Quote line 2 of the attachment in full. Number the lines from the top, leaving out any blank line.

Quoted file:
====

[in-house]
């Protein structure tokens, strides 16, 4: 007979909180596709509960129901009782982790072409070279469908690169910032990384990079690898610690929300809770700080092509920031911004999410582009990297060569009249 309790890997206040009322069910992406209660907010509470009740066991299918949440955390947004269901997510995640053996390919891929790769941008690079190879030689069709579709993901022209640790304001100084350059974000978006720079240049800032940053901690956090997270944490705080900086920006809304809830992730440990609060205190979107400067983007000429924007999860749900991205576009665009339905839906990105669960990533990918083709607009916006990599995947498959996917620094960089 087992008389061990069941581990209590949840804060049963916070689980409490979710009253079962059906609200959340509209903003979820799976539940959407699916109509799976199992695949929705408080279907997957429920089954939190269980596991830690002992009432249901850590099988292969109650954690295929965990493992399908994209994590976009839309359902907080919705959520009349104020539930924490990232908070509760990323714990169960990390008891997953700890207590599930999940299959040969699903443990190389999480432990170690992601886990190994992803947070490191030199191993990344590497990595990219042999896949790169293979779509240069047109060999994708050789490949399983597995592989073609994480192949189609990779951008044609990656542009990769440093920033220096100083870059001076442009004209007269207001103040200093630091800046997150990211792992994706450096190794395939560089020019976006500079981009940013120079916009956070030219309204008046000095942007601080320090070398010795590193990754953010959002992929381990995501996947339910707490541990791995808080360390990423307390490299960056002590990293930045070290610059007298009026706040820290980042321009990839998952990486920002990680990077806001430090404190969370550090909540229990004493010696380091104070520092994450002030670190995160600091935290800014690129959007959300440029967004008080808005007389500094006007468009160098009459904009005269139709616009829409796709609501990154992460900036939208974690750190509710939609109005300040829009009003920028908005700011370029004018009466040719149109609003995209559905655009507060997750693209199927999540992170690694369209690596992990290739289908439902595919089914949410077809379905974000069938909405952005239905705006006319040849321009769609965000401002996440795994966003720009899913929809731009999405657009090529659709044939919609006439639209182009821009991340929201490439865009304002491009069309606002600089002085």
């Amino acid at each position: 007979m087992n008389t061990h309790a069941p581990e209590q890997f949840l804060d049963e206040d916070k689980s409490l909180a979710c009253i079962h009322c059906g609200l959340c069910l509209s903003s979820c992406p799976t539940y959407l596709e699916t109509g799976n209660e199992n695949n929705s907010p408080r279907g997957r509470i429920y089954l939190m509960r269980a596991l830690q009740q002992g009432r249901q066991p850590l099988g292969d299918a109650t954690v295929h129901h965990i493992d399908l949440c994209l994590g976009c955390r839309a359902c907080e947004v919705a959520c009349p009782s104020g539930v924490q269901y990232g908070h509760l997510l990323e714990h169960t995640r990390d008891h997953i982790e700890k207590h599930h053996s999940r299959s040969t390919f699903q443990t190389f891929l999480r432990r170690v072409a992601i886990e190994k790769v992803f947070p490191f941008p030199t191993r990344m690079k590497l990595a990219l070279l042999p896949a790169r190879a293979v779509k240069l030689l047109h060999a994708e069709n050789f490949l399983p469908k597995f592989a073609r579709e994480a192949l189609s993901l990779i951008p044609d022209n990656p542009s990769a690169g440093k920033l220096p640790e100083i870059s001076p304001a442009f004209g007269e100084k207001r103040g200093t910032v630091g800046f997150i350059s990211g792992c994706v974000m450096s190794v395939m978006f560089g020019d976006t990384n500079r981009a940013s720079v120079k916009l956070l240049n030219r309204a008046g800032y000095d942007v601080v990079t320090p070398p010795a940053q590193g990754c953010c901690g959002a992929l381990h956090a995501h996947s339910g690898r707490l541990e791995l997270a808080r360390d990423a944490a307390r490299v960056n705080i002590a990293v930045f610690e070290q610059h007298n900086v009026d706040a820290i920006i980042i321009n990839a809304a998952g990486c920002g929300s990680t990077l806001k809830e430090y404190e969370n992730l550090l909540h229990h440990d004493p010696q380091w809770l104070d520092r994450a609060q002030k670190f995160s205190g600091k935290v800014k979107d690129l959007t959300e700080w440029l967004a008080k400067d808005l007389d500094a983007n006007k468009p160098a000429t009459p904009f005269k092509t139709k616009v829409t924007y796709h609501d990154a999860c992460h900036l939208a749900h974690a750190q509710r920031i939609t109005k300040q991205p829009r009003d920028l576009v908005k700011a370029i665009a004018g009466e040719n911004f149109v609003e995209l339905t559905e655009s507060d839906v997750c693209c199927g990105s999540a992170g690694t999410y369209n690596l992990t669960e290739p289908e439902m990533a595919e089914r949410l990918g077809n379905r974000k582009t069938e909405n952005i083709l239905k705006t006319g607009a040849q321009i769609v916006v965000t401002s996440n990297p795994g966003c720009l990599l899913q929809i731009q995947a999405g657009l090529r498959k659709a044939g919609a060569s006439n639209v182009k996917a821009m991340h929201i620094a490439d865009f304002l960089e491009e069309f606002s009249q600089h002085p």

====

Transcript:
């Protein structure tokens, strides 16, 4: 007979909180596709509960129901009782982790072409070279469908690169910032990384990079690898610690929300809770700080092509920031911004999410582009990297060569009249 309790890997206040009322069910992406209660907010509470009740066991299918949440955390947004269901997510995640053996390919891929790769941008690079190879030689069709579709993901022209640790304001100084350059974000978006720079240049800032940053901690956090997270944490705080900086920006809304809830992730440990609060205190979107400067983007000429924007999860749900991205576009665009339905839906990105669960990533990918083709607009916006990599995947498959996917620094960089 087992008389061990069941581990209590949840804060049963916070689980409490979710009253079962059906609200959340509209903003979820799976539940959407699916109509799976199992695949929705408080279907997957429920089954939190269980596991830690002992009432249901850590099988292969109650954690295929965990493992399908994209994590976009839309359902907080919705959520009349104020539930924490990232908070509760990323714990169960990390008891997953700890207590599930999940299959040969699903443990190389999480432990170690992601886990190994992803947070490191030199191993990344590497990595990219042999896949790169293979779509240069047109060999994708050789490949399983597995592989073609994480192949189609990779951008044609990656542009990769440093920033220096100083870059001076442009004209007269207001103040200093630091800046997150990211792992994706450096190794395939560089020019976006500079981009940013120079916009956070030219309204008046000095942007601080320090070398010795590193990754953010959002992929381990995501996947339910707490541990791995808080360390990423307390490299960056002590990293930045070290610059007298009026706040820290980042321009990839998952990486920002990680990077806001430090404190969370550090909540229990004493010696380091104070520092994450002030670190995160600091935290800014690129959007959300440029967004008080808005007389500094006007468009160098009459904009005269139709616009829409796709609501990154992460900036939208974690750190509710939609109005300040829009009003920028908005700011370029004018009466040719149109609003995209559905655009507060997750693209199927999540992170690694369209690596992990290739289908439902595919089914949410077809379905974000069938909405952005239905705006006319040849321009769609965000401002996440795994966003720009899913929809731009999405657009090529659709044939919609006439639209182009821009991340929201490439865009304002491009069309606002600089002085």